There is also a warning on the Tumbleweed installation page saying that you should run the upgrade process from a "screen session", meaning a Linux virtual console, notin a simple terminal window (xterm, konsole or such). There is actually a good reason for this, the magnitude of the changes required for the upgrade is significant, and it grows over time as the stable release ages and Tumbleweed moves forward.
The upgrade could affect something which could cause the X Server to terminate, for example, or which would otherwise terminate your konsole window, and that could cause the upgrade process to abort. So since you have to work from the command line anyway, it's by far the best to play it safe, hit Ctrl-Alt-F2 (or whatever between F1-F6), login on a virtual console, and run the commands from there.
Now onto the specific process to upgrade. First you need to save the existing repository configuration, by moving the files in /etc/zypp/repos.d/ to some safe location. Then you add the Tumbleweed repositories (the Tumbleweed installation page contains the commands for this that you can copy and paste). Then all you have to do is start 'zypper dup' and let it run.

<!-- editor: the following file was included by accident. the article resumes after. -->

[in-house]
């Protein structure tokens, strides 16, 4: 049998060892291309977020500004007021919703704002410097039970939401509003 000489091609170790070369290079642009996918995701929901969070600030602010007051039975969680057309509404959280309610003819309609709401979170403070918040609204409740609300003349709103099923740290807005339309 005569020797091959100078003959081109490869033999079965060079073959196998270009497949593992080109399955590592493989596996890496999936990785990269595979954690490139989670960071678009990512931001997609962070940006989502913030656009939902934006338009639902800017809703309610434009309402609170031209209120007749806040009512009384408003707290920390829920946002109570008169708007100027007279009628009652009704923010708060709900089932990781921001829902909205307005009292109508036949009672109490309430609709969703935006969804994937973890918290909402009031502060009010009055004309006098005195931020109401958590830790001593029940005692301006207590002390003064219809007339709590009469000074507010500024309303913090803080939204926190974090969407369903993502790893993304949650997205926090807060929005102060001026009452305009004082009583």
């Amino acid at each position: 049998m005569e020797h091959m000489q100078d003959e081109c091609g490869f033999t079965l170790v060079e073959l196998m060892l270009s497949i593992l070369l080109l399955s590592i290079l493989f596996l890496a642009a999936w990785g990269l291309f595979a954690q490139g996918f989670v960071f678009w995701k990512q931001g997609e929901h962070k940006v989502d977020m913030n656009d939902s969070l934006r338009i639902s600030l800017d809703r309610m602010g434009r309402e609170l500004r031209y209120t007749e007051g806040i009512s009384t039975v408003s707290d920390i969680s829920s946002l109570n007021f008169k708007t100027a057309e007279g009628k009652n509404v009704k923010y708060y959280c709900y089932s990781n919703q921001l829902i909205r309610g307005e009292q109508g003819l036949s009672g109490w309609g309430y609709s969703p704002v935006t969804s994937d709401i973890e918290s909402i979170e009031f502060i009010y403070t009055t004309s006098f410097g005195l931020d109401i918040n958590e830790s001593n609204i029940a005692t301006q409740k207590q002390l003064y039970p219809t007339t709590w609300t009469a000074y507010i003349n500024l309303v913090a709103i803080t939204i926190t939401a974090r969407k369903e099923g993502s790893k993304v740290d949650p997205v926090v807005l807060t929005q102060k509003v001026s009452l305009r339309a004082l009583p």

On the four systems I have upgraded so far, it has taken approximately an hour for this to complete. When it is done, you have to reboot and you should see that you are then running at least Linux kernel 3.18.1 (or later), rather than the 3.16.x kernel that is used in openSuSE 13.2.